> PEP 240. However, that was in 2001 - it was apparently created the same day

> as PEP 237, which introduced transparent conversion of machine ints to

> bignums in the int type.

>

> I think hiding hardware number implementations has been a success for

> integers - it's a far superior API. It could be for rationals as well.

>

> Has something like this thread's original proposal - interpeting

> decimal-number literals as fractional values and using fractions as the

> result of integer arithmetic - been seriously discussed more recently than

> PEP 240? If so, why haven't they been implemented? Perhaps enough has

> changed that it's worth reconsidering.

>

>

> On Sun, May 31, 2015 at 22:49 Chris Angelico <rosuav@gmail.com> wrote:

>

> > On Mon, Jun 1, 2015 at 12:25 PM, u8y7541 The Awesome Person

> > <surya.subbarao1@gmail.com> wrote:

> > >

> > > I will be presenting a modification to the float class, which will

> > improve its speed and accuracy (reduce floating point errors). This is

> > applicable because Python uses a numerator and denominator rather than a

> > sign and mantissa to represent floats.

> > >

> > > First, I propose that a float's integer ratio should be accurate. For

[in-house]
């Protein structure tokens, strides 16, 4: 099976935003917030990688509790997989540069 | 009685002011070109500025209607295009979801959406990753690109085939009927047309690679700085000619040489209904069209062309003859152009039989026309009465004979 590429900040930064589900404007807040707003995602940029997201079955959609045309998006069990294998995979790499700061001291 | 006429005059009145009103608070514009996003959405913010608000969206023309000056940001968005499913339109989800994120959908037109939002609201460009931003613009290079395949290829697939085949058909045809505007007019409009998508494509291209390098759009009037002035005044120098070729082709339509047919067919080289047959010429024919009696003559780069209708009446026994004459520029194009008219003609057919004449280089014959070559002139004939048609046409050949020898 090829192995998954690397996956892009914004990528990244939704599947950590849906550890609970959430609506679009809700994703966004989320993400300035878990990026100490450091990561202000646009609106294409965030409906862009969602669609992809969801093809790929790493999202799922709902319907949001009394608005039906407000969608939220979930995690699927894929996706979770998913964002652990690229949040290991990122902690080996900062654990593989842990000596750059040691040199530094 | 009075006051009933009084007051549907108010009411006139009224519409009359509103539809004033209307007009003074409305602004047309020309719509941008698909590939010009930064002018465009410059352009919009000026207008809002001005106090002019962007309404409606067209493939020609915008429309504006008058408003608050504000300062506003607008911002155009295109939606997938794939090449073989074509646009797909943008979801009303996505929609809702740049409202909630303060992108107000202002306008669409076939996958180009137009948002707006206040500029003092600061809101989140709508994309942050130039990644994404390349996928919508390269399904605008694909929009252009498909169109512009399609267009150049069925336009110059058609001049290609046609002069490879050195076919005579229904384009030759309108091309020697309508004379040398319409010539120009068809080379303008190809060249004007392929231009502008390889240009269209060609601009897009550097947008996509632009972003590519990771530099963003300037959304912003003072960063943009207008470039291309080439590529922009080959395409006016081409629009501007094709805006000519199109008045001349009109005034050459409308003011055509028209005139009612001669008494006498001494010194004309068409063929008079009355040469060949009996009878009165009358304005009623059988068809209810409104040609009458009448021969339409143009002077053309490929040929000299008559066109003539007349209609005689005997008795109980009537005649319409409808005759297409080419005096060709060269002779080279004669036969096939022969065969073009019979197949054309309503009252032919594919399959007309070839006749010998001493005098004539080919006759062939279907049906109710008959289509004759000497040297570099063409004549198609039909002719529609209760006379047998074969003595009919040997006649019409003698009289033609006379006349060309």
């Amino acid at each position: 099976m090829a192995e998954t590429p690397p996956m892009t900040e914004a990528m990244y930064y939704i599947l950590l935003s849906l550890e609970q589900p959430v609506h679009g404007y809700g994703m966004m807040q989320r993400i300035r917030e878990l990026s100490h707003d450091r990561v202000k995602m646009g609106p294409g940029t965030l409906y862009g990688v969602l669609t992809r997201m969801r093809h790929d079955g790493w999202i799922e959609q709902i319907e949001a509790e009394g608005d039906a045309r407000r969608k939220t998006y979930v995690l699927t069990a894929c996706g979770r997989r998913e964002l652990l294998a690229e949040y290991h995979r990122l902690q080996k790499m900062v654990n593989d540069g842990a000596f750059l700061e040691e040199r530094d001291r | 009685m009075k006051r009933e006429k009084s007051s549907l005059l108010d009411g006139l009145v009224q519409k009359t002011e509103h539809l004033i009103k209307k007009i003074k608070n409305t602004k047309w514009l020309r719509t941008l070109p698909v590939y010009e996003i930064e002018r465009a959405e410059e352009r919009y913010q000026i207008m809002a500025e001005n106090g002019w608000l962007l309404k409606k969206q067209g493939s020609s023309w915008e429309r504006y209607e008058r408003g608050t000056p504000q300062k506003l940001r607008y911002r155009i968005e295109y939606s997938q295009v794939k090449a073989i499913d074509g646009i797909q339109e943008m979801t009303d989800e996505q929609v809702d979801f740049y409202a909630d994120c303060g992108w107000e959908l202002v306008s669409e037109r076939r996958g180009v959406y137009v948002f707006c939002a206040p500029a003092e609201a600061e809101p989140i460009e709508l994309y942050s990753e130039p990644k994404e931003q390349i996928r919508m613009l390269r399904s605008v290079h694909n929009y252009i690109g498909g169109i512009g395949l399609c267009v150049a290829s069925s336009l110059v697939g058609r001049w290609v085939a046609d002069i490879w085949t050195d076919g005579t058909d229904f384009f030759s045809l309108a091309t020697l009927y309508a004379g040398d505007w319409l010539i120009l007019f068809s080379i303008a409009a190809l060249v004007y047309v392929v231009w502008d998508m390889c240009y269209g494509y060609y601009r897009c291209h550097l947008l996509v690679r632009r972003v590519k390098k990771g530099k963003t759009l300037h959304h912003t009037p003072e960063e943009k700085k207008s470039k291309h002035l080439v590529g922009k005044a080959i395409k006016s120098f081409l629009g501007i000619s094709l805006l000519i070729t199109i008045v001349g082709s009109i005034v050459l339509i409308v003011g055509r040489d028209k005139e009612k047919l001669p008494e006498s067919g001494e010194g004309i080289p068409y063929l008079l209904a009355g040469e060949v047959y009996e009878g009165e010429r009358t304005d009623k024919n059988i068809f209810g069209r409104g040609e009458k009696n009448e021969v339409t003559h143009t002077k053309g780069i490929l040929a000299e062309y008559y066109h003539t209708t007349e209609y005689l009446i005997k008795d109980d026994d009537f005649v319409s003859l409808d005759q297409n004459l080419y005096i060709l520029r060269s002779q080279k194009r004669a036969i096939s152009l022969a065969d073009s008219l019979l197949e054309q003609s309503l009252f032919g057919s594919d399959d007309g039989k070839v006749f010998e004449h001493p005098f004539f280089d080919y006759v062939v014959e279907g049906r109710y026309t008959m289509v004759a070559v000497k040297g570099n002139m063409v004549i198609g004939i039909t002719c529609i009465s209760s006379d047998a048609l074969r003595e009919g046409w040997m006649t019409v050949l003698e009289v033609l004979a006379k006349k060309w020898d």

> > example, (1 / 3).as_integer_ratio() should return (1, 3). Instead, it

> > returns(6004799503160661, 18014398509481984).

> > >

> >

> > I think you're misunderstanding the as_integer_ratio method. That

> > isn't how Python works internally; that's a service provided for

> > parsing out float internals into something more readable. What you

> > _actually_ are working with is IEEE 754 binary64. (Caveat: I have no

> > idea what Python-the-language stipulates, nor what other Python

> > implementations use, but that's what CPython uses, and you did your

> > initial experiments with CPython. None of this discussion applies *at

> > all* if a Python implementation doesn't use IEEE 754.) So internally,

> > 1/3 is stored as:

> >

> > 0 <-- sign bit (positive)

> > 01111111101 <-- exponent (1021)

> > 0101010101010101010101010101010101010101010101010101 <-- mantissa (52

> > bits, repeating)

> >

> > The exponent is offset by 1023, so this means 1.010101.... divided by

> > 2?; the original repeating value is exactly equal to 4/3, so this is

> > correct, but as soon as it's squeezed into a finite-sized mantissa, it

> > gets rounded - in this case, rounded down.

> >

> > That's where your result comes from. It's been rounded such that it

> > fits inside IEEE 754, and then converted back to a fraction

> > afterwards. You're never going to get an exact result for anything